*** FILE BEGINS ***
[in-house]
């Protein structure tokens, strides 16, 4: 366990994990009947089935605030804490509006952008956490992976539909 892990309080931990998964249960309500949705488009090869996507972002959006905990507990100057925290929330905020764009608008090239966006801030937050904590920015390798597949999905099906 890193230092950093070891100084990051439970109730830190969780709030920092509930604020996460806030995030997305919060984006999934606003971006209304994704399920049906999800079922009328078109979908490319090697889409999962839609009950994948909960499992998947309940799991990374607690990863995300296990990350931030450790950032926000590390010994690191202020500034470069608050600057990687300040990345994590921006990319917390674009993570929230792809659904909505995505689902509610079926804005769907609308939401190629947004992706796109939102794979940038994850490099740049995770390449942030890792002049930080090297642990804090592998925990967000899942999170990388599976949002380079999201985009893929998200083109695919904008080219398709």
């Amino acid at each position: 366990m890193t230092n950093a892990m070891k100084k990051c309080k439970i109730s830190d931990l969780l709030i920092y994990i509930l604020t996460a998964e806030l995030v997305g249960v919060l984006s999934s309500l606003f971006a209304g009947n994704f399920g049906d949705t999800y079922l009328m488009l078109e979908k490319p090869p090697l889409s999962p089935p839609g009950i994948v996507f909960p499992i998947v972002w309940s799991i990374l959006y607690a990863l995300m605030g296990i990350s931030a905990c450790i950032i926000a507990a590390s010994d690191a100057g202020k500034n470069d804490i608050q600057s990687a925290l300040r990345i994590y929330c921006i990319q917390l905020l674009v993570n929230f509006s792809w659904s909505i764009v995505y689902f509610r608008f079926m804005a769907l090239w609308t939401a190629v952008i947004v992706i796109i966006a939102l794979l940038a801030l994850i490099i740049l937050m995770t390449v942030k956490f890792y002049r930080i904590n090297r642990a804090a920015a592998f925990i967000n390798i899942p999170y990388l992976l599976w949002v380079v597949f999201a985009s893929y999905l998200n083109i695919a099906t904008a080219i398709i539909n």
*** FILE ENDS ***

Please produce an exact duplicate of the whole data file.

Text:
[in-house]
């Protein structure tokens, strides 16, 4: 366990994990009947089935605030804490509006952008956490992976539909 892990309080931990998964249960309500949705488009090869996507972002959006905990507990100057925290929330905020764009608008090239966006801030937050904590920015390798597949999905099906 890193230092950093070891100084990051439970109730830190969780709030920092509930604020996460806030995030997305919060984006999934606003971006209304994704399920049906999800079922009328078109979908490319090697889409999962839609009950994948909960499992998947309940799991990374607690990863995300296990990350931030450790950032926000590390010994690191202020500034470069608050600057990687300040990345994590921006990319917390674009993570929230792809659904909505995505689902509610079926804005769907609308939401190629947004992706796109939102794979940038994850490099740049995770390449942030890792002049930080090297642990804090592998925990967000899942999170990388599976949002380079999201985009893929998200083109695919904008080219398709």
């Amino acid at each position: 366990m890193t230092n950093a892990m070891k100084k990051c309080k439970i109730s830190d931990l969780l709030i920092y994990i509930l604020t996460a998964e806030l995030v997305g249960v919060l984006s999934s309500l606003f971006a209304g009947n994704f399920g049906d949705t999800y079922l009328m488009l078109e979908k490319p090869p090697l889409s999962p089935p839609g009950i994948v996507f909960p499992i998947v972002w309940s799991i990374l959006y607690a990863l995300m605030g296990i990350s931030a905990c450790i950032i926000a507990a590390s010994d690191a100057g202020k500034n470069d804490i608050q600057s990687a925290l300040r990345i994590y929330c921006i990319q917390l905020l674009v993570n929230f509006s792809w659904s909505i764009v995505y689902f509610r608008f079926m804005a769907l090239w609308t939401a190629v952008i947004v992706i796109i966006a939102l794979l940038a801030l994850i490099i740049l937050m995770t390449v942030k956490f890792y002049r930080i904590n090297r642990a804090a920015a592998f925990i967000n390798i899942p999170y990388l992976l599976w949002v380079v597949f999201a985009s893929y999905l998200n083109i695919a099906t904008a080219i398709i539909n």